U.S. vs. Spain preview
The U.S. national team's summer couldn't start any harder.
After a friendly tuneup Saturday against Spain (4:30 p.m. ET on ESPN, ESPN3), it will face Canada, Panama and Guadeloupe (in that order) in Gold Cup group play. But while this rather backward buildup of opponents is kind of like going to a Michelin three-star restaurant to prepare your palate for a trip to McDonald's, it should make for a compelling showdown.
To state the very obvious, Spain is not Canada, Panama or Guadeloupe. Spain is the 2010 world champion. It sports a fluid playing style, built on its Barcelona foundation, some of the world's very best players at its disposal in almost every position, and depth that has been seldom seen at this level. La Furia Roja will show up at nearly full strength, with only midfield architects Xavi and Cesc Fabregas missing from the first choice of players.
In addition to providing another measuring stick to gauge the U.S. program's progress, the match will be good preparation for a tournament in which the stronger sides -- such as Mexico, Costa Rica and Honduras -- play an imitation of Spain's razzle-dazzle tiki-taka. Then again, it makes for an odd choice of opponent, too, when you keep in mind that the U.S. squad is on the eve of a major tournament. National team staff said that the team Gold Cup roster is put together to win, with several newer players being fitted in -- such as Tim Ream in defense, midfielder Jermaine Jones and forwards Juan Agudelo and Chris Wondolowski. Head coach Bob Bradley is also tinkering with a 4-5-1 adaptation to his usual 4-4-2. But working on these things against the reigning world champion might be ill-advised.
Because Spain could view this as a grudge match of sorts.
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As you'll no doubt recall, the U.S. put an end to Spain's 35-game unbeaten run and string of 15 straight wins when it outgunned La Furia Roja in the semifinals of the 2009 Confederations Cup, giving the U.S. locker room a tremendous boost in confidence that it still feeds off today. The U.S. defeated Spain by pioneering a tight, clog-the-middle approach, effectively ceding the wings entirely, which frustrated Spain and laid the foundation of the U.S.'s 2-0 win.
So while many might think that Spain's players would rather be on holiday, they could be motivated for a little payback, given that the U.S. robbed them of a chance to win a tournament they really valued.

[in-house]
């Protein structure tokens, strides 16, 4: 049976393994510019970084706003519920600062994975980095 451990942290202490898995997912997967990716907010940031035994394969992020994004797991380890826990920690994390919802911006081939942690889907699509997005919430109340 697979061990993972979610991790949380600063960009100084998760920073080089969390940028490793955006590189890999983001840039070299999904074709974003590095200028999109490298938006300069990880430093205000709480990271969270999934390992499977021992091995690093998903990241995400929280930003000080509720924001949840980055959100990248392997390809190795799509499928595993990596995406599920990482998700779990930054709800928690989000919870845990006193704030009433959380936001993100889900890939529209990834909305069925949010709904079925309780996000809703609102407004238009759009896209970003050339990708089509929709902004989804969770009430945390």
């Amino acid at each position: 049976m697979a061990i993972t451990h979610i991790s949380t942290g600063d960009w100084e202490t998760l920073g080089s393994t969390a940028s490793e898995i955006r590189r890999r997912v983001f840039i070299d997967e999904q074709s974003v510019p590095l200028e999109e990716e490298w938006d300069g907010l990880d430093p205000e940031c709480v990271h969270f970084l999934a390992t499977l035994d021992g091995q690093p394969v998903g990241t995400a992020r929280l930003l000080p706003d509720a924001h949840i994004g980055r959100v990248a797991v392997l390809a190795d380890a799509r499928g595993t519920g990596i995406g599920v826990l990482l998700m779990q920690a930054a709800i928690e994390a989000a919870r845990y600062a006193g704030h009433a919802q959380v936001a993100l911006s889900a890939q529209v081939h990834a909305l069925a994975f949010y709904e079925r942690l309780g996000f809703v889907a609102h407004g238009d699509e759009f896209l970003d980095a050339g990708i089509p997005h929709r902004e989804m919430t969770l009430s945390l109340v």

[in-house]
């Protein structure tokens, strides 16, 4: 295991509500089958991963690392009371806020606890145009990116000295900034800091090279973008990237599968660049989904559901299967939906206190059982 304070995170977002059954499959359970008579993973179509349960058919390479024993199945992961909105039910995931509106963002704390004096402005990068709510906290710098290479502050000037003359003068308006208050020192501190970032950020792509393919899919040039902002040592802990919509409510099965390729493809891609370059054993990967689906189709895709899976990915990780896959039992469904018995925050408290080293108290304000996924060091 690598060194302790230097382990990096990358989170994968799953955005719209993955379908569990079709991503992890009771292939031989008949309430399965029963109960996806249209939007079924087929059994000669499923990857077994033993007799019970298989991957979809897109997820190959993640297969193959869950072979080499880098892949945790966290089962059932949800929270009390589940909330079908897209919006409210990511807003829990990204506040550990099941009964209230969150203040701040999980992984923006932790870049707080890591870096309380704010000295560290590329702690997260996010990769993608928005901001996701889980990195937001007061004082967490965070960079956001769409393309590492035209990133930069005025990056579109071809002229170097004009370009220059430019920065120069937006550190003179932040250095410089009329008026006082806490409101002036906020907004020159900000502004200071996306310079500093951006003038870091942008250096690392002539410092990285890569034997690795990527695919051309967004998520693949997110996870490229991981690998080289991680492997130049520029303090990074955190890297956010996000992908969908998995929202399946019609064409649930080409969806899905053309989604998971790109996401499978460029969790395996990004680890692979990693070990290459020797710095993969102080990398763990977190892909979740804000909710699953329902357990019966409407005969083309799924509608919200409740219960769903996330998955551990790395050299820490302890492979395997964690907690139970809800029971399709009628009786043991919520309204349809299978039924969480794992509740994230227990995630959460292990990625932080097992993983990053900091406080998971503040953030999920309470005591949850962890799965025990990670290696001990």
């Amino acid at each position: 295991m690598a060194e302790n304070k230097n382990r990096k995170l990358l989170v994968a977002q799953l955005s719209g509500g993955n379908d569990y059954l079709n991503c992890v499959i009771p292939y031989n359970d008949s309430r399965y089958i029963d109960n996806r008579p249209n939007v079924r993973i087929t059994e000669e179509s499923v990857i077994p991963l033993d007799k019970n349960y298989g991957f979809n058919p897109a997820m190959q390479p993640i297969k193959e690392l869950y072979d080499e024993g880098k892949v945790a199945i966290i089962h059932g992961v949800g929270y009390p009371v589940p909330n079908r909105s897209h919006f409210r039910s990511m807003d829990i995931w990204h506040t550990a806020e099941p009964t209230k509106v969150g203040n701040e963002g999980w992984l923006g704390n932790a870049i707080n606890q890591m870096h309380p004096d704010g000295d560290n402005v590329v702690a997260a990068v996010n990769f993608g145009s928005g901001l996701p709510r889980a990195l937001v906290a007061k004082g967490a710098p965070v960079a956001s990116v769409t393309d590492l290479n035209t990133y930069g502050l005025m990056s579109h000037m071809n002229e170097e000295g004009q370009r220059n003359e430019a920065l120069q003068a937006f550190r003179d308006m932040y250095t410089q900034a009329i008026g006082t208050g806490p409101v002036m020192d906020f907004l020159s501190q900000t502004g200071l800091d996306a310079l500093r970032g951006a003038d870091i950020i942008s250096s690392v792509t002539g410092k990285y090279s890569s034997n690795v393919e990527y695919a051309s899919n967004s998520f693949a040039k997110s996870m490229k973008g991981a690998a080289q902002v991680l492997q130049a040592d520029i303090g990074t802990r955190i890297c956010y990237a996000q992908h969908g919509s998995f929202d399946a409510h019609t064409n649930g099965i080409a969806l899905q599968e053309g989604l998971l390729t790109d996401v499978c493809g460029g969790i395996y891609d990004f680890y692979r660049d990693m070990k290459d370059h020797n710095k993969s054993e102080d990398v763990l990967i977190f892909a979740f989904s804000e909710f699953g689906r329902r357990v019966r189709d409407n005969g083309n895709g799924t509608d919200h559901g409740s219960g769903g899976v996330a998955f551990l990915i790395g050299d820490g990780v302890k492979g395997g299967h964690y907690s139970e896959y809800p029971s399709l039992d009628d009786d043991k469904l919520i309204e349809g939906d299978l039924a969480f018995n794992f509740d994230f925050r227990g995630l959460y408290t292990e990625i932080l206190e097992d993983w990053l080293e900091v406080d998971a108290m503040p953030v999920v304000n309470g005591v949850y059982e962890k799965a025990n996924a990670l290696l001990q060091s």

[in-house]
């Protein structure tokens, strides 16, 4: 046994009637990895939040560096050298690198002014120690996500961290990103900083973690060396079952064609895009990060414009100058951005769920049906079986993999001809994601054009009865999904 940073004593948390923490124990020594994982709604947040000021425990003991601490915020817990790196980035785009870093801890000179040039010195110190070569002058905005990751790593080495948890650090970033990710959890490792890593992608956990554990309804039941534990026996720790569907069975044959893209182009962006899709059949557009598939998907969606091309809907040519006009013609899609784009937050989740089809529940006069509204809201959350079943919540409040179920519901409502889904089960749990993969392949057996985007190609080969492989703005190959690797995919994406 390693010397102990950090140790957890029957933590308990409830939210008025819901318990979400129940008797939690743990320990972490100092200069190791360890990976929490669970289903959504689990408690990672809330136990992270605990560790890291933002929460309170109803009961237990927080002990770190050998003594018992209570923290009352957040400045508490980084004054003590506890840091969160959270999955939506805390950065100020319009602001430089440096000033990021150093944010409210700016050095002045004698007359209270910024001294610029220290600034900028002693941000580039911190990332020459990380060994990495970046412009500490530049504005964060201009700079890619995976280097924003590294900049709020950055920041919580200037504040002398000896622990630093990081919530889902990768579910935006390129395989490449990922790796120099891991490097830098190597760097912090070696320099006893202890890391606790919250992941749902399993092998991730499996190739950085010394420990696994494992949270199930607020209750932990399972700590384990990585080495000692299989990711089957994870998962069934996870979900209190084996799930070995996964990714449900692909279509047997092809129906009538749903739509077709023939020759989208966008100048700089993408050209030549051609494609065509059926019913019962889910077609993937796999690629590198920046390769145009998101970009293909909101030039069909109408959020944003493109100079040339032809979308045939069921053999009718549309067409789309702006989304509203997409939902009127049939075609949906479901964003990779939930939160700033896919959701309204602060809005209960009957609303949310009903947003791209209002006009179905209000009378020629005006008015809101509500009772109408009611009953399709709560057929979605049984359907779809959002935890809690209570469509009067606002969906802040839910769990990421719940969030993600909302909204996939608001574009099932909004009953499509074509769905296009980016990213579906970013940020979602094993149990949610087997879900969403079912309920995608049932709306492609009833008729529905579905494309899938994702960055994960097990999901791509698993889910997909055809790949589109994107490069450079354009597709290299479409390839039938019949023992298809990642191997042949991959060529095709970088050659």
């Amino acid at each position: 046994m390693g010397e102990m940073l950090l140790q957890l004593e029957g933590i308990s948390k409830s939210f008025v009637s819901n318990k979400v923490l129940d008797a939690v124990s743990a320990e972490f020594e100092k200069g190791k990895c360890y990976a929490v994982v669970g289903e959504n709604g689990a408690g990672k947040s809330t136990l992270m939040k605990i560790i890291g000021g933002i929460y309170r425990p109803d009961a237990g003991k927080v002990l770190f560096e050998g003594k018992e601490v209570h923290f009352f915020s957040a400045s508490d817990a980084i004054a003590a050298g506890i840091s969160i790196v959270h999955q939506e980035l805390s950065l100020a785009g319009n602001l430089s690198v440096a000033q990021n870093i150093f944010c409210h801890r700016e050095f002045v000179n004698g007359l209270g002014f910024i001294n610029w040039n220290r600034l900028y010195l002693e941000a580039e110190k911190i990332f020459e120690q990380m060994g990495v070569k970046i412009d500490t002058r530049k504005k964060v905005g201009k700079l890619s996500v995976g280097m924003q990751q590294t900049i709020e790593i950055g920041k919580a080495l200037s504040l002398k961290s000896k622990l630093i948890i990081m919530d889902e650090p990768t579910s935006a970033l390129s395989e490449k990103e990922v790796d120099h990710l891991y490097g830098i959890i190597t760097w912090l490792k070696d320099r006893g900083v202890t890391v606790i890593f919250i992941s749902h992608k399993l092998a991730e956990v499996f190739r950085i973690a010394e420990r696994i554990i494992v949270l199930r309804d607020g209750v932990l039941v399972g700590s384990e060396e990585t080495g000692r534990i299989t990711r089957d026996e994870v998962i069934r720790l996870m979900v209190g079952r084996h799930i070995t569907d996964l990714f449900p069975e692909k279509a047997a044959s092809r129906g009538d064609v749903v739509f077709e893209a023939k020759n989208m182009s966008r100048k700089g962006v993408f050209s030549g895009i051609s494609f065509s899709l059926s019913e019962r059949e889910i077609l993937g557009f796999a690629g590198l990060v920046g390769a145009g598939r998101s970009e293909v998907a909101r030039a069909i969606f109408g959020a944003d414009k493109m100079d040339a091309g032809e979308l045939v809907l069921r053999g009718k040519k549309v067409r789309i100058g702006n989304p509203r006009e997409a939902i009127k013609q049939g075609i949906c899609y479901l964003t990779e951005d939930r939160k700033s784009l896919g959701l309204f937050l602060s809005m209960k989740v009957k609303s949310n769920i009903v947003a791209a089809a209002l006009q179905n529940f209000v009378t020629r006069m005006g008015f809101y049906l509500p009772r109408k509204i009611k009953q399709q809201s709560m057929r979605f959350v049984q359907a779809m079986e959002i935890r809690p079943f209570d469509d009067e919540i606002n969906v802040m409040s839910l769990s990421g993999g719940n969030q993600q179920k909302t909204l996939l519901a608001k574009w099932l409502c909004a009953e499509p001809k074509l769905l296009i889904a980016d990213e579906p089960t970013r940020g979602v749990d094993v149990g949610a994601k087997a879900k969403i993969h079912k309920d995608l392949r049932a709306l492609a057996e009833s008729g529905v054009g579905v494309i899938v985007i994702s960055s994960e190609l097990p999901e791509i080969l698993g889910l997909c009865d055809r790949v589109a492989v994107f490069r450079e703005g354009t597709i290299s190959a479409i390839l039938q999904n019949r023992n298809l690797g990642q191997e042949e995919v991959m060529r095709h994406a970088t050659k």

"It's tricky," forward Landon Donovan said of the game. "You want to acquit yourself well against Spain. It can be a miserable afternoon if you don't do it right."
And since this is by far the most visible game the U.S. will play all summer, short of a potential Gold Cup final against Mexico, Bradley's men would be well-served to take this game seriously.
And that's the sticking point.
You can't help but wonder if the U.S. has, in some way, shot itself in the foot by booking Spain on the eve of the Gold Cup. In its zeal to play the world's very best teams -- to its immense credit, the U.S. managed to bring Argentina and Brazil to U.S. soil last March and August, respectively -- the Yanks could have set themselves up to fail here.
Spain's strength is such that even if it shows up playing at a tepid pace reflecting the offseason, it will take a first-rate performance from the Americans just to keep from getting overrun. The U.S., however, does not see this game as a priority. Winning the Gold Cup has been Bradley's stated objective for the summer, and no friendly will supersede that. What's more, the U.S. will play Canada just three days after facing Spain, Panama four days after that and Guadeloupe another three days later -- making it four games in 11 days. That leaves two days off between playing Spain and Canada, one of which will be spent traveling. It's a grinding turnaround even in the middle of the season, let alone in June, when most players have eased out of their European two-games-a-week rhythm.
"The best thing that would happen is we stay injury-free and we get to Detroit and get some sleep and everybody be fit and ready," said goalkeeper Tim Howard. "But it doesn't always happen because it's a game and you get into tackles and you have to do the business."
So the U.S. plans on carefully managing minutes against Spain to avoid burning out its players. "We are thinking a lot about how to find a balance," said Bradley in Friday's press conference. "I think we would plan on using all six subs."
So the U.S. plans on carefully managing minutes against Spain to avoid burning out its players. This means that Bradley and his men risk being humiliated by Spain -- as any less-than-full-strength squad does -- in front of a huge crowd on national television. And that's not to mention the psychological knock the players would take on the eve of a tournament the U.S. is expected to win, at least by its fan base.
But ultimately, said captain Carlos Bocanegra, "We have to keep our eye on the big picture, which is Canada and starting our tournament out on the right foot. The Gold Cup is the prize for this summer."
Call it a pessimistic take on things, but it appears the U.S. has exposed itself to a loss that could linger much longer in the memory than anything it will accomplish against Canada, Panama or Guadeloupe.
Still, Saturday's game will go a long way toward defining the Americans' season. If they survive the Spain test unscathed and manage to have sufficient strength for the Canada game, they will build some nice momentum. If not, this could be a long summer indeed.
Leander Schaerlaeckens is a soccer writer for ESPN.com. He can be reached at firstname.lastname@example.org.